Baby's parents lose court battle over life support

Nellie Chapman
April 17, 2018

Alfie Evans, who is 23-months-old, has been battling chronic seizures since 2016 as a result of an undiagnosed degenerative brain disease.

A lawyer representing Tom Evans, 21, and Kate James, 20, on Monday returned to the Court of Appeal to ask judges to rule that Alfie Evans should be allowed to travel to a foreign hospital.

"Our understanding of the law is that they do, that Alfie's not a ward of the state, that means he's not a prisoner of the hospital, and that the parental rights of Kate and Tom have not been extinguished", Kiska said.

Protesters from "Alfie's Army" have lined the roads outside the specialist children's hospital in support of the latest court case.

"We're never going to give up on you, Alfie".

Mr Evans and Ms James have apologised to families and staff at the hospital following reports of intimidation by protesters.

Lord Justice Moylan said that it was wrong for Alfie's parents to say that their own views trumped the best interests of the child. They want to move Alfie to a hospital in Rome.

Their attempt to take the case back to the Supreme Court was rejected by three Court of Appeal judges.

The parents do, however, have the right to directly ask the Supreme Court for permission to appeal.

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After the High Court judge upheld his original December 2017 ruling that backed Alder Hey doctors in their decision to switch off the toddler's life support, on Thursday night, supporters gathered at the hospital to protest.

The letter, from the Liverpool hospital's chief nurse, said the only Alfie's parents and two named visitors were now allowed to visit the Peadiatric Intensive Care Unit (PICO) at one time.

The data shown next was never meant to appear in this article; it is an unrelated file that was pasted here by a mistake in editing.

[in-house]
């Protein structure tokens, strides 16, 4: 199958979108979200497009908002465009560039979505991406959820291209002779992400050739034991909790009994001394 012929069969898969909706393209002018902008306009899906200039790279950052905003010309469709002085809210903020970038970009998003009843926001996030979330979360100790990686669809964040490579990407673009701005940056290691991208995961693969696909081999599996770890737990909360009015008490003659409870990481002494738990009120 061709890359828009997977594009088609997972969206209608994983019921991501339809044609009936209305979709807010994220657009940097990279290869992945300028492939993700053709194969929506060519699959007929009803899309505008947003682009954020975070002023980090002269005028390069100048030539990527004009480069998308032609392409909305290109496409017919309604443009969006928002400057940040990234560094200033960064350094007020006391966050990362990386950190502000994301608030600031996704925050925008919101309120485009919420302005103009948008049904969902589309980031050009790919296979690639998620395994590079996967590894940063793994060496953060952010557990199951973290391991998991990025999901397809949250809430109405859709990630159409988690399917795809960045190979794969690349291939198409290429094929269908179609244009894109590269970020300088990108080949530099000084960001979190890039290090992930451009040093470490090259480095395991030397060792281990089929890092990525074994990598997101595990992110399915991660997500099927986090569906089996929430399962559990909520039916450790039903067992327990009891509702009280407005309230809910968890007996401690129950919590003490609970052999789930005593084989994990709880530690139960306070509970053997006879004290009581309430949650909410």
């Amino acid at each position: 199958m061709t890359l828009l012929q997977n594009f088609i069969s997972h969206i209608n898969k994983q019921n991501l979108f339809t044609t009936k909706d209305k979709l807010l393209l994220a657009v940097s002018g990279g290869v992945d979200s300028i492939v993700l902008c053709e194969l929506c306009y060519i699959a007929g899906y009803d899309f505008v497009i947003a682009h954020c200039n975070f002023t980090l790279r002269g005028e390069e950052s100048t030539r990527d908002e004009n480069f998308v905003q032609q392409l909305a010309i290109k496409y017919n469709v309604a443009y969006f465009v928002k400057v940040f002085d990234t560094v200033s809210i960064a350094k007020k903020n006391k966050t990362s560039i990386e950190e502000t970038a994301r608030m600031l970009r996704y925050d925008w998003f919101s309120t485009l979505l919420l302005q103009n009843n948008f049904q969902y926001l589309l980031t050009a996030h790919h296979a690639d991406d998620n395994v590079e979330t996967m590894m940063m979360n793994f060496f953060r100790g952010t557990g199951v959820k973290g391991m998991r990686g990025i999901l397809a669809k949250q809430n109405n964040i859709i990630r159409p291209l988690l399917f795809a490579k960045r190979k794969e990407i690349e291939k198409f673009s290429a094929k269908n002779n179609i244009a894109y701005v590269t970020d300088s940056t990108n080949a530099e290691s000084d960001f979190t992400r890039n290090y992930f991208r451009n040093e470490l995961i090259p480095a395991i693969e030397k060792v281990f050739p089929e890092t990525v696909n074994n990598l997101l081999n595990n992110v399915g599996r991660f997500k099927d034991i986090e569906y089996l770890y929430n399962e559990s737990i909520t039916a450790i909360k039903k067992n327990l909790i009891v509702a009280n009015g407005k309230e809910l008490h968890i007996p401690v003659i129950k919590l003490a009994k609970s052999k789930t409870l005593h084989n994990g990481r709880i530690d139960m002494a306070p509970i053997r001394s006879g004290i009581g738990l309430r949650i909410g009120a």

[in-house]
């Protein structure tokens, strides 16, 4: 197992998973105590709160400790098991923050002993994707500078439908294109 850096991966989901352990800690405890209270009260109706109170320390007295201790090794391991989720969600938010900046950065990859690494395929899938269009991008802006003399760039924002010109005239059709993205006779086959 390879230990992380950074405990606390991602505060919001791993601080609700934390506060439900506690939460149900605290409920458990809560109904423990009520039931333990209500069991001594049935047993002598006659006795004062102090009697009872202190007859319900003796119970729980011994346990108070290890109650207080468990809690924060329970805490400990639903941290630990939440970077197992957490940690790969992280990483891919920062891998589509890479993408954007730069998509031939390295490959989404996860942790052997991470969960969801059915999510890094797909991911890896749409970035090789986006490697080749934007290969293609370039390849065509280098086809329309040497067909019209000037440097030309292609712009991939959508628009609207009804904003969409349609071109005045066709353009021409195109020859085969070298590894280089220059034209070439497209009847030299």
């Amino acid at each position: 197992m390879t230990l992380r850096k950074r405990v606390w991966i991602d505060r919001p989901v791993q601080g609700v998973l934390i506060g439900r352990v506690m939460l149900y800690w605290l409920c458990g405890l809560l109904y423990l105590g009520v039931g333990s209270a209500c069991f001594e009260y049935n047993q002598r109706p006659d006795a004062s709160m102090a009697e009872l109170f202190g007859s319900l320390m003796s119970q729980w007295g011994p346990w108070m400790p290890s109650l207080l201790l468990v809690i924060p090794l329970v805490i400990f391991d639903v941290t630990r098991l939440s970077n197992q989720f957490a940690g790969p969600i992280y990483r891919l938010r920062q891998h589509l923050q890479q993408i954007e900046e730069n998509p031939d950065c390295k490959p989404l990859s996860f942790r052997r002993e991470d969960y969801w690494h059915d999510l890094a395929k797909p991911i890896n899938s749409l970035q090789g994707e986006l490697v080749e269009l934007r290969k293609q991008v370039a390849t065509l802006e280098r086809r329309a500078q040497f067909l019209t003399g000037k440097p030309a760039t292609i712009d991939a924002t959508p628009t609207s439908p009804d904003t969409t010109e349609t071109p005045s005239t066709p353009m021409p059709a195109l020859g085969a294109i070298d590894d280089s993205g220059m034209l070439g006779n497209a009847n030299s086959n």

Barrister for the parents, Paul Diamond, said the couple might make a further appeal to the Supreme Court.

Alfie's parents today thanked "thousands" for their "historic show of support" outside Alder Hey Children's Hospital Trust in Liverpool and called on them to return.

Roger Kiska, legal counsel at Christian Legal Centre, told CBN News last week the parents have the legal right to remove Alfie from Alder Hey Children's Hospital.

The force also urged people to consider other hospital users at Alder Hey, adding the emotional scenes outside the children's hospital caused "significant traffic disruption and inconvenience" to others.

Hayden said details of that plan could not be revealed because Alfie was entitled to privacy at the end of his life.

Protestors converging outside the West Derby hospital have been urged to be mindful of other patients amid concerns about their behaviour.

"The awful reality was that nearly the entirety of Alfie's brain has been eroded, leaving only water and cerebral spinal fluid", Moylan said, reading from Hayden's previous decision, according to The Sun.

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